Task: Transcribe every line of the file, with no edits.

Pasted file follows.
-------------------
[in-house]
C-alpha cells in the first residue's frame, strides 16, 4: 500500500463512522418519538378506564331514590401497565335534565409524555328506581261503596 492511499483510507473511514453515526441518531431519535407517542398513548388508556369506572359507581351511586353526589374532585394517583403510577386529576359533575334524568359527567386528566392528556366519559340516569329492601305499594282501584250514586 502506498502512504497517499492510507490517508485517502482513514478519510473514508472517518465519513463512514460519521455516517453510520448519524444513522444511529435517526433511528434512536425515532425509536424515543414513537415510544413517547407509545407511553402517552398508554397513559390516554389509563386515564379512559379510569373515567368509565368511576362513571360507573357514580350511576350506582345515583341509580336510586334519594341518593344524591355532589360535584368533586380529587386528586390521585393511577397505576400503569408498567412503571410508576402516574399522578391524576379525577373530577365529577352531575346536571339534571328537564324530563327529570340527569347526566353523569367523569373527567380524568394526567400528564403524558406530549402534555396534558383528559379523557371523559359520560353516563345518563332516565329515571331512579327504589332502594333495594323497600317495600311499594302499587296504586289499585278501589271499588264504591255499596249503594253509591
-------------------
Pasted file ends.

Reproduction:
[in-house]
C-alpha cells in the first residue's frame, strides 16, 4: 500500500463512522418519538378506564331514590401497565335534565409524555328506581261503596 492511499483510507473511514453515526441518531431519535407517542398513548388508556369506572359507581351511586353526589374532585394517583403510577386529576359533575334524568359527567386528566392528556366519559340516569329492601305499594282501584250514586 502506498502512504497517499492510507490517508485517502482513514478519510473514508472517518465519513463512514460519521455516517453510520448519524444513522444511529435517526433511528434512536425515532425509536424515543414513537415510544413517547407509545407511553402517552398508554397513559390516554389509563386515564379512559379510569373515567368509565368511576362513571360507573357514580350511576350506582345515583341509580336510586334519594341518593344524591355532589360535584368533586380529587386528586390521585393511577397505576400503569408498567412503571410508576402516574399522578391524576379525577373530577365529577352531575346536571339534571328537564324530563327529570340527569347526566353523569367523569373527567380524568394526567400528564403524558406530549402534555396534558383528559379523557371523559359520560353516563345518563332516565329515571331512579327504589332502594333495594323497600317495600311499594302499587296504586289499585278501589271499588264504591255499596249503594253509591